Results tagged ‘ Ryan Sweeney ’
Think you know everything about your favorite Cubs players?
While you may be able to talk OBP, WHIP and VORP with the best of them, did you know Jeff Samardzija is a big fan of birds or that Travis Wood might be trying to read your mind? Every spring, we get personal with Cubs personnel to dig up some facts that you can’t find anywhere else. In the second part of our Lighter Side series, we ask Cubs players which talent or superpower they wish they had.
We’ll be posting videos and stories from Cubs Park throughout the spring, so watch the blog and our Twitter account, @cubsvineline.
Check out the other videos from our Spring Training series:
Major league baseball players have a tendency to make things look easy. That’s because they’re the best at what they do. But getting to the pinnacle of the sport takes countless hours of practice and hard work—and even the best of the best make mistakes sometimes.
As part of our Spring Training video series, Vine Line talked with Anthony Rizzo, Jason Hammel and several others to find out about some of the moments they aren’t overly proud of. Check back later this week for more in our Lighter Side video series.
We’ll be posting videos and stories from Cubs Park all week long, so watch the blog and our Twitter account, @cubsvineline.
Check out the other videos from our Spring Training series:
(Photo by Stephen Green)
The 2013 season marked Ryan Sweeney’s second stint as a major leaguer in Chicago. Originally drafted by the White Sox in 2003, the Cedar Rapids, Iowa, native spent two seasons on the South Side before being traded to Oakland and then Boston. Prior to last year, Sweeney was signed by the Cubs, where he enjoyed a successful, though injury-riddled, campaign. The following can be found in the December issue of Vine Line.
MOVING UP I started off in Triple-A. I had to go there for a few weeks and then come up here. But I loved it. Obviously [the Cubs] gave me an opportunity to play every day. Being from the Midwest and being able to play in Chicago, I’m excited to be here.
BACK HOME People always ask [if it was fun to play close to home with Triple-A Iowa]. It was fun, but that wasn’t my goal to go play for the Iowa Cubs. I knew I had to go there to get some at-bats before I came up, because I got nontendered so late by the Red Sox. I mean, it was cool, but it was snowing and cold the first couple of weeks, so it wasn’t really that great of an experience.
INJURY BUG It always seems like when you’re doing good, that’s when the injury comes. It’s never when you’re doing terrible. It was definitely frustrating to be hitting decently well and [then to fracture my rib in June]—and to be playing every day at the time when I had the injury. I just looked at it as, “When I come back, I have to finish strong and show them that I can still play every day against lefties and righties.”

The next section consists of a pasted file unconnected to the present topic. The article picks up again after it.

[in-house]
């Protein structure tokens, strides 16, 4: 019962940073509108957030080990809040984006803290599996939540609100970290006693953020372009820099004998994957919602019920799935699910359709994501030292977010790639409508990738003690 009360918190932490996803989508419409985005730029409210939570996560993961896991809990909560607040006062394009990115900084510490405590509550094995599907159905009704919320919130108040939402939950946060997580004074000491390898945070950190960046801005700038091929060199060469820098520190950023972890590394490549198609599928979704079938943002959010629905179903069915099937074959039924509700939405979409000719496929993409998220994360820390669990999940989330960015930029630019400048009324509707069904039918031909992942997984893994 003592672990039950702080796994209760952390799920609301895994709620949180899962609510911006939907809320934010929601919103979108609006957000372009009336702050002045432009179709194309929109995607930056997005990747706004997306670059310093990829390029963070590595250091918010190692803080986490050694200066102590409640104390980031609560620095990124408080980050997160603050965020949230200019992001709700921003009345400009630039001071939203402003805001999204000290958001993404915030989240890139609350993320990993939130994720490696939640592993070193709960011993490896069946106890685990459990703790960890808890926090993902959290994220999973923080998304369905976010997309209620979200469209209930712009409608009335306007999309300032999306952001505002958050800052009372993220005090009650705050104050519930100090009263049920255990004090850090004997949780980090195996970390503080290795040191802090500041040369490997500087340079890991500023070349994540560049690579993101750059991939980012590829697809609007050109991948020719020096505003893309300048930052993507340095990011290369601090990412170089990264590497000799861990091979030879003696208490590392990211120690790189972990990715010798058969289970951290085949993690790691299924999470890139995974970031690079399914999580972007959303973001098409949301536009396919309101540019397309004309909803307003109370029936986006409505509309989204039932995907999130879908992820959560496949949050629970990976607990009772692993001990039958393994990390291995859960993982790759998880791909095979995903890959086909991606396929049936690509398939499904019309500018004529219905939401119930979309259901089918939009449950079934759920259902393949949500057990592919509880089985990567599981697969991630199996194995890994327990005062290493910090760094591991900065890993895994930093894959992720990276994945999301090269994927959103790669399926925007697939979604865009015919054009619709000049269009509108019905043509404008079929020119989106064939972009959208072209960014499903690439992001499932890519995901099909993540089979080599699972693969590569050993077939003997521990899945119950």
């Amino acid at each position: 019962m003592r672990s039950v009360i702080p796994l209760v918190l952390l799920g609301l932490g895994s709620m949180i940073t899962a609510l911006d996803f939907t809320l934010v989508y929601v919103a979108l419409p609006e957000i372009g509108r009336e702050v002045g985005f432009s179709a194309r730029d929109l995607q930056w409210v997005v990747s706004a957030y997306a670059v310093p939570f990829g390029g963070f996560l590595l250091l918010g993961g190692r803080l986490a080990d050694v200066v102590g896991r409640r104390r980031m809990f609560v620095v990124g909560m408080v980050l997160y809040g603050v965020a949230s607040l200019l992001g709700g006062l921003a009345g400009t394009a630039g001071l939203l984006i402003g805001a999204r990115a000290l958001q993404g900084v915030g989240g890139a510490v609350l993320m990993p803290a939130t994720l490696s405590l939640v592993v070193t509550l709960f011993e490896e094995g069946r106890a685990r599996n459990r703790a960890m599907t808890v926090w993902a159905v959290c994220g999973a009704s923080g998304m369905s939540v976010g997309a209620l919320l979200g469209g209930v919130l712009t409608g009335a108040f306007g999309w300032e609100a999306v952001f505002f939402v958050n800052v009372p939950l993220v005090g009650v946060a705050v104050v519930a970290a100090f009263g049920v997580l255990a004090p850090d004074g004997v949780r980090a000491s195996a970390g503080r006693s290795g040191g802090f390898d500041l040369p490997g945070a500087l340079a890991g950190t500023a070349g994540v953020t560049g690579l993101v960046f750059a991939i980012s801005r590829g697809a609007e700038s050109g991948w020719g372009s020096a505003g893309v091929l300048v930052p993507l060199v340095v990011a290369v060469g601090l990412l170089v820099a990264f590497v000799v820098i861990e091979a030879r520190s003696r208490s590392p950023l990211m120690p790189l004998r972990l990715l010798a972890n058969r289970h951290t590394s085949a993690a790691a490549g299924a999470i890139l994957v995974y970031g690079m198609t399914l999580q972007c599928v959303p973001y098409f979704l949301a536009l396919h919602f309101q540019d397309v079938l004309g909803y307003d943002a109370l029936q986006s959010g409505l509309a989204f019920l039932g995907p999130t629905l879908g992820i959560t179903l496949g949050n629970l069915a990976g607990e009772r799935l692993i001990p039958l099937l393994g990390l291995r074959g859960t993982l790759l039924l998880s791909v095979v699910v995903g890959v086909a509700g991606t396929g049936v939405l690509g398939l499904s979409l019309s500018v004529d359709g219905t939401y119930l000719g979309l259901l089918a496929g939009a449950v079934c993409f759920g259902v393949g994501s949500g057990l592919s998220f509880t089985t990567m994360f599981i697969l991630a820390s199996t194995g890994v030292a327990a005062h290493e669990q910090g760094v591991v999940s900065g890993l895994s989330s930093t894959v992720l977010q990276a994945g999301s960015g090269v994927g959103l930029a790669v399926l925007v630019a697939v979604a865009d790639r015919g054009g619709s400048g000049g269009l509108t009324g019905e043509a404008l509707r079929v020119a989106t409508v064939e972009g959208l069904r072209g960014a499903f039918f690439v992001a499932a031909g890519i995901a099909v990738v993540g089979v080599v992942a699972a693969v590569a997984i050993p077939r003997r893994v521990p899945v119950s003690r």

TV TIES [Growing up] I was a Braves fan because of TBS, but my grandparents are huge Cubs fans. They watch the Cubs every single day. When I got drafted by the White Sox, they were like, “All right, well, we’ll root for you.” But now that I’m over here, they love it. They can just watch it on WGN every day.
GOOD DIRECTION I felt like this was the right fit. I like the direction the organization is headed as far as getting young. I’m still fairly young for being a guy that has some time in. I just thought it would be a good opportunity, and playing here at Wrigley Field—there are worse places to play.
FENWAY VS. WRIGLEY They’re both different. Being a part of the 100-year anniversary of Boston [in 2012], and then next year’s going to be the 100-year anniversary here, will be pretty cool. I like both places. They’re both great atmospheres to play in, and the fans are great.
SWING CHANGE I went and hit with Rod Carew for a couple of weeks this last offseason and just learned some stuff from him, and [there were] some different keys I took away from it. I struggled a little bit with it in Spring Training. I was doing great hitting off the tee and flips and everything, but once you get into the game, transferring it over [can be difficult]. I feel like once I started the regular season, I was kind of where I wanted to be with my swing, not changing much throughout the entire year and just staying consistent.
OFF THE FIELD I basically just play golf. I don’t golf much around here. I played at Cog Hill [a few months ago]. I’ve got a buddy that’s a part of a country club around here, so I play out there every once in a while. But I’ll probably golf a little more once I’m here a little bit more.
(Photo by Dave Durochik)
On Thursday, the Cubs officially announced they have come to terms with outfielder Ryan Sweeney on a two-year deal, originally reported to be worth $3.5 million, with a team option for 2016 worth $2.5 million.
The 28-year-old signed with the Cubs in April of this year after being released by the Red Sox at the conclusion of Spring Training. Sweeney spent the first month of the season playing for the Triple-A Iowa Cubs, where he hit .337/.396/.627 (AVG/OBP/SLG) with six homers in 83 at-bats before a May 6 call-up.
In 70 games with the Cubs, the Cedar Rapids, Iowa, native hit .266/.324/.448 with six homers, 13 doubles and 19 RBI. Before breaking a rib during a June 29 game in Seattle, he had a .295/.342/.527 line in 121 plate appearances.
Sweeney played all three outfield positions, but spent 45 games in center (vs. 10 in left and four in right) and will likely compete for a starting outfield spot heading into Spring Training.
(Photo by David Banks/Getty)
Outfielder Ryan Sweeney is taking full advantage of the chance to play every day as a result of David DeJesus’ unfortunate shoulder injury. In Sunday’s 14-6 home win over the former division rival Houston Astros, Sweeney had a career day, going 3-for-5 with a double, a three-run home run and six RBI. In 39 games this season, the versatile outfielder has put up a .309/.356/.521 (AVG/OBP/SLG) slash line.
The Cubs selected outfielder Ryan Sweeney from Triple-A Iowa Monday. (Photo by Christopher Pasatieri/Getty)
They might only be minor league numbers, but Cubs fans should still be impressed with what outfielder Ryan Sweeney accomplished in the Pacific Coast League this season.
The 28-year-old outfielder spent the first month of 2013 ripping the cover off the ball to the tune of .337/.396/.627 (AVG/OBP/SLG). In 83 at-bats, the lefty had six home runs, 16 RBI and an OPS of 1.022, good for eighth in the league. Now he’ll get a chance to see if he can keep that up at the major league level, as the Cubs selected him today from Triple-A Iowa.
The Cedar Rapids, Iowa, native is a career .280 hitter (481-for-1,719) with 102 doubles, 12 triples, 14 home runs and 185 RBI in 535 games covering all or part of seven big league seasons with the White Sox (2006-07), Athletics (2008-11) and Red Sox (2012). He has a .338 on-base percentage and a .378 slugging percentage, good for a .715 OPS. Sweeney has spent time at all three outfield positions, and his .994 fielding percentage ranks third-best among all major league outfielders since the start of the 2006 season.